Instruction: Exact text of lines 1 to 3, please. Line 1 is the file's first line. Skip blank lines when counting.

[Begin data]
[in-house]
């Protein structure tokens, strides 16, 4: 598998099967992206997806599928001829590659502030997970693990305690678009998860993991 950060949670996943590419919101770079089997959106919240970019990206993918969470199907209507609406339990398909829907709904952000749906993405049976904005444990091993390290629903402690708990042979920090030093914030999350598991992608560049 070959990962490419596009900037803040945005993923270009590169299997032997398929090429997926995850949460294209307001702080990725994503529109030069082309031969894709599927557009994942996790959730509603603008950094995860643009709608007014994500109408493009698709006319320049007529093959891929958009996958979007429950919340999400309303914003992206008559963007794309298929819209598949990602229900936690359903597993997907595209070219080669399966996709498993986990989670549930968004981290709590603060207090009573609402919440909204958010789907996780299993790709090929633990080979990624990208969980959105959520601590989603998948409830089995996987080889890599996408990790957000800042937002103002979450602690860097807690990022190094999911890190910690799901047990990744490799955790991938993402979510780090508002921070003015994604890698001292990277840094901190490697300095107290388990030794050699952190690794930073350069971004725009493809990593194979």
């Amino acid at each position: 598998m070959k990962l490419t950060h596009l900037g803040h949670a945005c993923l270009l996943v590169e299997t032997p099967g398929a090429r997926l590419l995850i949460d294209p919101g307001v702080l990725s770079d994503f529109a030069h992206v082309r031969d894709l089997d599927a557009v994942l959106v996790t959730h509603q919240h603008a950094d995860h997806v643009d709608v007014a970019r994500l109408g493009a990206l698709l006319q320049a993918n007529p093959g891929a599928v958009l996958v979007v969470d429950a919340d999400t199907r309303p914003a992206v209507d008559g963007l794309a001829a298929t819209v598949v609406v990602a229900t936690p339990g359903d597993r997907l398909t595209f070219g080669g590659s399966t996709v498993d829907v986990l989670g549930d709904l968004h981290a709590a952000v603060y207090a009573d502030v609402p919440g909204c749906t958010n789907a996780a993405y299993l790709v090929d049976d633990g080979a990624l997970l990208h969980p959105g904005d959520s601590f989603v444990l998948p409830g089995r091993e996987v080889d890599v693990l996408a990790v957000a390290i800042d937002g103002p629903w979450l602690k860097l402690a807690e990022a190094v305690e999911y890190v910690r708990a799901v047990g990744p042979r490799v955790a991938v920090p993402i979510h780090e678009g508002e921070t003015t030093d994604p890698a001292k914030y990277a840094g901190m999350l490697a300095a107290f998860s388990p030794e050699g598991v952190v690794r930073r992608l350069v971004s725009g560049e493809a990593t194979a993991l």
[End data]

[in-house]
């Protein structure tokens, strides 16, 4: 598998099967992206997806599928001829590659502030997970693990305690678009998860993991 950060949670996943590419919101770079089997959106919240970019990206993918969470199907209507609406339990398909829907709904952000749906993405049976904005444990091993390290629903402690708990042979920090030093914030999350598991992608560049 070959990962490419596009900037803040945005993923270009590169299997032997398929090429997926995850949460294209307001702080990725994503529109030069082309031969894709599927557009994942996790959730509603603008950094995860643009709608007014994500109408493009698709006319320049007529093959891929958009996958979007429950919340999400309303914003992206008559963007794309298929819209598949990602229900936690359903597993997907595209070219080669399966996709498993986990989670549930968004981290709590603060207090009573609402919440909204958010789907996780299993790709090929633990080979990624990208969980959105959520601590989603998948409830089995996987080889890599996408990790957000800042937002103002979450602690860097807690990022190094999911890190910690799901047990990744490799955790991938993402979510780090508002921070003015994604890698001292990277840094901190490697300095107290388990030794050699952190690794930073350069971004725009493809990593194979």
């Amino acid at each position: 598998m070959k990962l490419t950060h596009l900037g803040h949670a945005c993923l270009l996943v590169e299997t032997p099967g398929a090429r997926l590419l995850i949460d294209p919101g307001v702080l990725s770079d994503f529109a030069h992206v082309r031969d894709l089997d599927a557009v994942l959106v996790t959730h509603q919240h603008a950094d995860h997806v643009d709608v007014a970019r994500l109408g493009a990206l698709l006319q320049a993918n007529p093959g891929a599928v958009l996958v979007v969470d429950a919340d999400t199907r309303p914003a992206v209507d008559g963007l794309a001829a298929t819209v598949v609406v990602a229900t936690p339990g359903d597993r997907l398909t595209f070219g080669g590659s399966t996709v498993d829907v986990l989670g549930d709904l968004h981290a709590a952000v603060y207090a009573d502030v609402p919440g909204c749906t958010n789907a996780a993405y299993l790709v090929d049976d633990g080979a990624l997970l990208h969980p959105g904005d959520s601590f989603v444990l998948p409830g089995r091993e996987v080889d890599v693990l996408a990790v957000a390290i800042d937002g103002p629903w979450l602690k860097l402690a807690e990022a190094v305690e999911y890190v910690r708990a799901v047990g990744p042979r490799v955790a991938v920090p993402i979510h780090e678009g508002e921070t003015t030093d994604p890698a001292k914030y990277a840094g901190m999350l490697a300095a107290f998860s388990p030794e050699g598991v952190v690794r930073r992608l350069v971004s725009g560049e493809a990593t194979a993991l």